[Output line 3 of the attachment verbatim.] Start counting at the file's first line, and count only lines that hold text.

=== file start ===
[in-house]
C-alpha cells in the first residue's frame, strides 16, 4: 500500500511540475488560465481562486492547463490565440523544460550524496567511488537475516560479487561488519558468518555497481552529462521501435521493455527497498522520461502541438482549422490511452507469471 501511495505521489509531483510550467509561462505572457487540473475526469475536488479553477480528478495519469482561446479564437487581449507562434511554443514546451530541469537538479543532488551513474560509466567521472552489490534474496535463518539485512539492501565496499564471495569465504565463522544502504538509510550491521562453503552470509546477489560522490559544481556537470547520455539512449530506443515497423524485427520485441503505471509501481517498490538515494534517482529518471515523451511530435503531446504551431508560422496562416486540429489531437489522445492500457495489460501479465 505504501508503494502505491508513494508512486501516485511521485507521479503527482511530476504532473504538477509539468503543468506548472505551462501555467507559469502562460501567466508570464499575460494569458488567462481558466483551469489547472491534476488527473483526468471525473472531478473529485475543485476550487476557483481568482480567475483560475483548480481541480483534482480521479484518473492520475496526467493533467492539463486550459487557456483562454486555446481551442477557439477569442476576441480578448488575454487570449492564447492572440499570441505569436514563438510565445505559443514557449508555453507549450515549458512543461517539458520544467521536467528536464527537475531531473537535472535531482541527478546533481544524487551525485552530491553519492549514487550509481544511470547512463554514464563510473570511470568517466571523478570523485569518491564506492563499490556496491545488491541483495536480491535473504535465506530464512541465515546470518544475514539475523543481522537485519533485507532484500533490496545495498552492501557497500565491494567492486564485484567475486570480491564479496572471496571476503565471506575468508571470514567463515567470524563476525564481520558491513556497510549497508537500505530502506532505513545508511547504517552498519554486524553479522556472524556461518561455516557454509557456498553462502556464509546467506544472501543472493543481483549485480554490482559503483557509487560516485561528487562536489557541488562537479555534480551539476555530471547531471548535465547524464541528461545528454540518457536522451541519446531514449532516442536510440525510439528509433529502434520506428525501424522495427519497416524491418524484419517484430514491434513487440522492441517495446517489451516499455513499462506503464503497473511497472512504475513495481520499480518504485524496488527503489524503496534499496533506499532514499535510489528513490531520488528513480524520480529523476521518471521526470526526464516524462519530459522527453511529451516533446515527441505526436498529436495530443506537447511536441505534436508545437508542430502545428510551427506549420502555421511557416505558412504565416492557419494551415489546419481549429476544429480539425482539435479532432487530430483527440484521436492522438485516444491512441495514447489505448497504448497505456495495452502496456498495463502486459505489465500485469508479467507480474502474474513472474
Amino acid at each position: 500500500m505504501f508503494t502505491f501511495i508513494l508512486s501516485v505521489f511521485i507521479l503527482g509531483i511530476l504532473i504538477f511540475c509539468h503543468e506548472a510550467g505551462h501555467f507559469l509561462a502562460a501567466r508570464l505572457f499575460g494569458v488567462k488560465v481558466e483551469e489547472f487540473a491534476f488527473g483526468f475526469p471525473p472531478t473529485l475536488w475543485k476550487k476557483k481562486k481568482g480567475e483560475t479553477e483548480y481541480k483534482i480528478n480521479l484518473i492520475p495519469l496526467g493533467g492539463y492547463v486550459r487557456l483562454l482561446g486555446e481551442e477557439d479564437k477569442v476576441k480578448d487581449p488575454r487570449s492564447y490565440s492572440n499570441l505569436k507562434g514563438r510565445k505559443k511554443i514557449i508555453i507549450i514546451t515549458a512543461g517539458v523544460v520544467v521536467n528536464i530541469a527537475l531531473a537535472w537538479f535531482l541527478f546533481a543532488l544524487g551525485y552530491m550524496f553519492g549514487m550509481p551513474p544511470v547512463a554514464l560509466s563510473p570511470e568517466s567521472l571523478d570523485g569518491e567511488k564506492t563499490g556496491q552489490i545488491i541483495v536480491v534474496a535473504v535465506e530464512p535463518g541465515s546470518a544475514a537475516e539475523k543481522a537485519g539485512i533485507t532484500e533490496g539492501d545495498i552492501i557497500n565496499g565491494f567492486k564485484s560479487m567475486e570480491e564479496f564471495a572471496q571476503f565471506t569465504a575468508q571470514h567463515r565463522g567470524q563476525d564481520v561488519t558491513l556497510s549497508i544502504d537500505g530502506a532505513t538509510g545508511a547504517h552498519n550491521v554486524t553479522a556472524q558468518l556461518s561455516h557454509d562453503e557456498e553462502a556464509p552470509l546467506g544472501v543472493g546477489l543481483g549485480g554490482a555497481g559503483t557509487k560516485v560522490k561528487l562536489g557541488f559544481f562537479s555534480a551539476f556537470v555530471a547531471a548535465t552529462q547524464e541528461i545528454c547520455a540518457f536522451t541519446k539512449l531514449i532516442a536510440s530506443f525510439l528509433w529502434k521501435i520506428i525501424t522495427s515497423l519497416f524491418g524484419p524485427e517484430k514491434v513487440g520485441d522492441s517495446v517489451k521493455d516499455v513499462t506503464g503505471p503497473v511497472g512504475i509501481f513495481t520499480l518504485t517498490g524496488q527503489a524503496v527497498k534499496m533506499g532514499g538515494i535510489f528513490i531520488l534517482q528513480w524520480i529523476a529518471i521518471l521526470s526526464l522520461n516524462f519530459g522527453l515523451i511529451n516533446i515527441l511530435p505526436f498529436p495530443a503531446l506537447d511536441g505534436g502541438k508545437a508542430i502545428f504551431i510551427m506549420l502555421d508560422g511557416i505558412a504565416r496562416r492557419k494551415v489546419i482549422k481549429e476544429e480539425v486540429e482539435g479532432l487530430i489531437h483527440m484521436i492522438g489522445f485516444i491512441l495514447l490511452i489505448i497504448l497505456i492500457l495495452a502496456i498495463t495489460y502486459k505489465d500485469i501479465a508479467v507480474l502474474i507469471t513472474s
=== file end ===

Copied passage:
Amino acid at each position: 500500500m505504501f508503494t502505491f501511495i508513494l508512486s501516485v505521489f511521485i507521479l503527482g509531483i511530476l504532473i504538477f511540475c509539468h503543468e506548472a510550467g505551462h501555467f507559469l509561462a502562460a501567466r508570464l505572457f499575460g494569458v488567462k488560465v481558466e483551469e489547472f487540473a491534476f488527473g483526468f475526469p471525473p472531478t473529485l475536488w475543485k476550487k476557483k481562486k481568482g480567475e483560475t479553477e483548480y481541480k483534482i480528478n480521479l484518473i492520475p495519469l496526467g493533467g492539463y492547463v486550459r487557456l483562454l482561446g486555446e481551442e477557439d479564437k477569442v476576441k480578448d487581449p488575454r487570449s492564447y490565440s492572440n499570441l505569436k507562434g514563438r510565445k505559443k511554443i514557449i508555453i507549450i514546451t515549458a512543461g517539458v523544460v520544467v521536467n528536464i530541469a527537475l531531473a537535472w537538479f535531482l541527478f546533481a543532488l544524487g551525485y552530491m550524496f553519492g549514487m550509481p551513474p544511470v547512463a554514464l560509466s563510473p570511470e568517466s567521472l571523478d570523485g569518491e567511488k564506492t563499490g556496491q552489490i545488491i541483495v536480491v534474496a535473504v535465506e530464512p535463518g541465515s546470518a544475514a537475516e539475523k543481522a537485519g539485512i533485507t532484500e533490496g539492501d545495498i552492501i557497500n565496499g565491494f567492486k564485484s560479487m567475486e570480491e564479496f564471495a572471496q571476503f565471506t569465504a575468508q571470514h567463515r565463522g567470524q563476525d564481520v561488519t558491513l556497510s549497508i544502504d537500505g530502506a532505513t538509510g545508511a547504517h552498519n550491521v554486524t553479522a556472524q558468518l556461518s561455516h557454509d562453503e557456498e553462502a556464509p552470509l546467506g544472501v543472493g546477489l543481483g549485480g554490482a555497481g559503483t557509487k560516485v560522490k561528487l562536489g557541488f559544481f562537479s555534480a551539476f556537470v555530471a547531471a548535465t552529462q547524464e541528461i545528454c547520455a540518457f536522451t541519446k539512449l531514449i532516442a536510440s530506443f525510439l528509433w529502434k521501435i520506428i525501424t522495427s515497423l519497416f524491418g524484419p524485427e517484430k514491434v513487440g520485441d522492441s517495446v517489451k521493455d516499455v513499462t506503464g503505471p503497473v511497472g512504475i509501481f513495481t520499480l518504485t517498490g524496488q527503489a524503496v527497498k534499496m533506499g532514499g538515494i535510489f528513490i531520488l534517482q528513480w524520480i529523476a529518471i521518471l521526470s526526464l522520461n516524462f519530459g522527453l515523451i511529451n516533446i515527441l511530435p505526436f498529436p495530443a503531446l506537447d511536441g505534436g502541438k508545437a508542430i502545428f504551431i510551427m506549420l502555421d508560422g511557416i505558412a504565416r496562416r492557419k494551415v489546419i482549422k481549429e476544429e480539425v486540429e482539435g479532432l487530430i489531437h483527440m484521436i492522438g489522445f485516444i491512441l495514447l490511452i489505448i497504448l497505456i492500457l495495452a502496456i498495463t495489460y502486459k505489465d500485469i501479465a508479467v507480474l502474474i507469471t513472474s